Why would you choose bubble sort over other sorting algorithms?

You wouldn't. Owen Astrachan of Duke University once wrote a research paper tracing the history of bubble sort and quotes CS legend Don Knuth as saying
The paper concludes with
Bubble sort is slower than the other O(n^{2}) sorts; it's about four times as slow as insertion sort and twice as slow as selection sort. It does have good bestcase behavior, but is impractically slow on almost all real data sets. Any good implementation of quicksort, heapsort, or mergesort is likely to outperform it by a wide margin. Also, the President of the United States says you shouldn't use it. 


You would implement bubble sort if you needed to create a web page showing an animation of bubble sort in action. 


When all of the following conditions are true
That would be less than 0,000099 % chance that you need to implement bubble sort, that is less than one in a million. 


There's one circumstance in which bubble sort is optimal, but it's one that can only really occur with ancient hardware (basically, something like a drum memory with two heads, where you can only read through the data in order, and only work with two data items that are directly next to each other on the drum). Other than that, it's utterly useless, IMO. Even the excuse of getting something up and running quickly is nonsense, at least in my opinion. A selection sort or insertion sort is easier to write and/or understand. 


If your data is on a tape that is fast to read forward, slow to seek backward, and fast to rewind (or is a loop so it doesn't need rewinding), then bubblesort will perform quite well. 


I suspect a trick question. No one would choose bubble sort over other sorting algorithms in the general case. The only time it really makes any sense is when you're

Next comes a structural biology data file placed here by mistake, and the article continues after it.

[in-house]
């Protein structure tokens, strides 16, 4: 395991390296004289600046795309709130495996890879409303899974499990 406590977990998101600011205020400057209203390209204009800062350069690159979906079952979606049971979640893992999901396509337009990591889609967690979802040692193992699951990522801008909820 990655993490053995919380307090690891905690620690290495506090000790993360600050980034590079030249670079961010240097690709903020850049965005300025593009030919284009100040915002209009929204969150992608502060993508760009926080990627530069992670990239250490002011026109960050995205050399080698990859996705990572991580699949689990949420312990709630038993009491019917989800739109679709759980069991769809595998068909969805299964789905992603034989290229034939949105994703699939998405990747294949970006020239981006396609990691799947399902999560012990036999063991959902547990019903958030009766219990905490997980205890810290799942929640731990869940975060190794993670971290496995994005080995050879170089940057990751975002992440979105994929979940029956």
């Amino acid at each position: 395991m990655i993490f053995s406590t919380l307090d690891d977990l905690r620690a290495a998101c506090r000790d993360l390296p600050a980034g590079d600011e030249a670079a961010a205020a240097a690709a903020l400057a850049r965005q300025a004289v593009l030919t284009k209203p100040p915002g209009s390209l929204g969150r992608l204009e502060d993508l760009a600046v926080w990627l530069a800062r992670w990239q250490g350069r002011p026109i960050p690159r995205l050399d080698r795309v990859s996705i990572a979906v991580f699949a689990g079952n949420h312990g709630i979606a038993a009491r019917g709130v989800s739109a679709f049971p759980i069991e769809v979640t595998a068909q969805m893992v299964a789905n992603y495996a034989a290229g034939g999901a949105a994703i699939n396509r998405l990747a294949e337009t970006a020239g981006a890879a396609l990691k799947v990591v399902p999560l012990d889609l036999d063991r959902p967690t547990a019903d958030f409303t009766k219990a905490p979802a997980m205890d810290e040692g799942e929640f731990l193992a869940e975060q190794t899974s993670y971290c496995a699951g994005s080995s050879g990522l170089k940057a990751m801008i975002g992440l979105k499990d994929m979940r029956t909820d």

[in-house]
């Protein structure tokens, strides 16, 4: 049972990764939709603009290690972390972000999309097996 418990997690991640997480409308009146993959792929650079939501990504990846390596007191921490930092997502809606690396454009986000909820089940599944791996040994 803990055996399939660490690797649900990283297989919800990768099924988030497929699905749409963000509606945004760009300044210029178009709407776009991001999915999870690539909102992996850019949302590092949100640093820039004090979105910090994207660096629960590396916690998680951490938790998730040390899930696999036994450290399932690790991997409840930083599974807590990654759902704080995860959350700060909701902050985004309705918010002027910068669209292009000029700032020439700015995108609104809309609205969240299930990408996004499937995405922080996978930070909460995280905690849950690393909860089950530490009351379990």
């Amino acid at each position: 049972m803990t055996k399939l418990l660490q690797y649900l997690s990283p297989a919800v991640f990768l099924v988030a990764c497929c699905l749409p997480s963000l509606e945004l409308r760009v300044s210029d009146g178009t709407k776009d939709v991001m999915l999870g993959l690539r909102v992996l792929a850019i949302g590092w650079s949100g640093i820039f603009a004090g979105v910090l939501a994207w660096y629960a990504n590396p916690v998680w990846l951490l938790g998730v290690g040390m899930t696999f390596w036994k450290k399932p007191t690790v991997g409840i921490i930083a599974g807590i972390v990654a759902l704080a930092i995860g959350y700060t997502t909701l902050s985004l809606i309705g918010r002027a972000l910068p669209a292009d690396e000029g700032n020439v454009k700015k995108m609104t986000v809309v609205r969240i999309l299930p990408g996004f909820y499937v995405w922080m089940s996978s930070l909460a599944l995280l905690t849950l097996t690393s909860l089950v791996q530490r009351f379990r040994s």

Bubble sort is easy to implement. While the 'standard' implementation has poor performance, there is a very simple optimization which makes it a strong contender compared to many other simple algorithms. Google 'combsort', and see the magic of a few well placed lines. Quicksort still outperforms this, but is less obvious to implement and needs a language that supports recursive implementations. 


I can think of a few reasons for bubble sort:



I suppose you would choose bubble sort if you needed a sorting algorithm which was guaranteed to be stable and had a very small memory footprint. Basically, if memory is really scarce in the system (and performance isn't a concern) then it would work, and would be easily understood by anybody supporting the code. It also helps if you know ahead of time that the values are mostly sorted already. Even in that case, insertion sort would probably be better. And if it's a trick question, next time suggest Bogosort as an alternative. After all, if they're looking for bad sorting, that's the way to go. 


It's useful for "Baby's First Sort" types of exercises in school because it's easy to explain how it works and it's easy to implement. Once you've written it, and maybe run it once, delete it and never think of it again. 


You might use Bubblesort if you just wanted to try something quickly. If, for instance, you are in a new environment and you are playing around with a new idea, you can quickly throw in a bubble sort in very little time. It might take you much longer to remember and write a different sort and debug it and you still might not get it right. If your experiment works out and you need to use the code for something real, then you can spend the time to get it right. No sense putting a lot of effort into the sort algorithm if you are just prototyping. 


When demonstrating with a concrete example how not to implement a sort routine. 


Because your other sorting algorithm is Monkey Sort? ;) Seriously though, bubble sort is mainly a sorting algorithm for educational reasons and has no practical value. 


When the array is already "almost" sorted or you have few additions into an already sortedlist, you can use bubble sort to resort it. Bubble sort usually works for small datasets.